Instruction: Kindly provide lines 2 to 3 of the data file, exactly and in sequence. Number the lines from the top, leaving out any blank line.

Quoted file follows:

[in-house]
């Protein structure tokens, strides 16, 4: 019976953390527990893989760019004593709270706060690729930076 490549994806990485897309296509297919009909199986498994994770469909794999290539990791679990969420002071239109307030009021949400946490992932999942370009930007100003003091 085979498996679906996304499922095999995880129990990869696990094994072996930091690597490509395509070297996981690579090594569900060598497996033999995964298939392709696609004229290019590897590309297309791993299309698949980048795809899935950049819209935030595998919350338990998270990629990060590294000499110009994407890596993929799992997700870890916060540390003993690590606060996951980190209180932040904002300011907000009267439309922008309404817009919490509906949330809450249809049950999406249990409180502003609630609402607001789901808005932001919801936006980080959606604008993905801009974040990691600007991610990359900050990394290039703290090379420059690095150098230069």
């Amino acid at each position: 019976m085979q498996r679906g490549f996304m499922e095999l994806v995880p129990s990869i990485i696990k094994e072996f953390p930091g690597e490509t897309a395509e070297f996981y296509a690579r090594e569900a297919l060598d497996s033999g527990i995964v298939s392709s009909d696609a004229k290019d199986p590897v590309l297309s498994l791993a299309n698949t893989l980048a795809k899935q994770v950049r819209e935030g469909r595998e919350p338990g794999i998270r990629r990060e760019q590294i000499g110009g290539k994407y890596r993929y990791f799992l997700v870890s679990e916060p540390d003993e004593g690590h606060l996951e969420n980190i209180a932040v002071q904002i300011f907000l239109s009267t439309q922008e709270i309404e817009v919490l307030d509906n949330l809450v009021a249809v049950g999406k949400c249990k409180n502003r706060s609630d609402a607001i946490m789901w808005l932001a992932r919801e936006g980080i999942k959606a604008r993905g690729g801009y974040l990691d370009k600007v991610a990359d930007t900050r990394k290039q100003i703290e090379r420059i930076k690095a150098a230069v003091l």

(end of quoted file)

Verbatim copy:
């Protein structure tokens, strides 16, 4: 019976953390527990893989760019004593709270706060690729930076 490549994806990485897309296509297919009909199986498994994770469909794999290539990791679990969420002071239109307030009021949400946490992932999942370009930007100003003091 085979498996679906996304499922095999995880129990990869696990094994072996930091690597490509395509070297996981690579090594569900060598497996033999995964298939392709696609004229290019590897590309297309791993299309698949980048795809899935950049819209935030595998919350338990998270990629990060590294000499110009994407890596993929799992997700870890916060540390003993690590606060996951980190209180932040904002300011907000009267439309922008309404817009919490509906949330809450249809049950999406249990409180502003609630609402607001789901808005932001919801936006980080959606604008993905801009974040990691600007991610990359900050990394290039703290090379420059690095150098230069």
């Amino acid at each position: 019976m085979q498996r679906g490549f996304m499922e095999l994806v995880p129990s990869i990485i696990k094994e072996f953390p930091g690597e490509t897309a395509e070297f996981y296509a690579r090594e569900a297919l060598d497996s033999g527990i995964v298939s392709s009909d696609a004229k290019d199986p590897v590309l297309s498994l791993a299309n698949t893989l980048a795809k899935q994770v950049r819209e935030g469909r595998e919350p338990g794999i998270r990629r990060e760019q590294i000499g110009g290539k994407y890596r993929y990791f799992l997700v870890s679990e916060p540390d003993e004593g690590h606060l996951e969420n980190i209180a932040v002071q904002i300011f907000l239109s009267t439309q922008e709270i309404e817009v919490l307030d509906n949330l809450v009021a249809v049950g999406k949400c249990k409180n502003r706060s609630d609402a607001i946490m789901w808005l932001a992932r919801e936006g980080i999942k959606a604008r993905g690729g801009y974040l990691d370009k600007v991610a990359d930007t900050r990394k290039q100003i703290e090379r420059i930076k690095a150098a230069v003091l």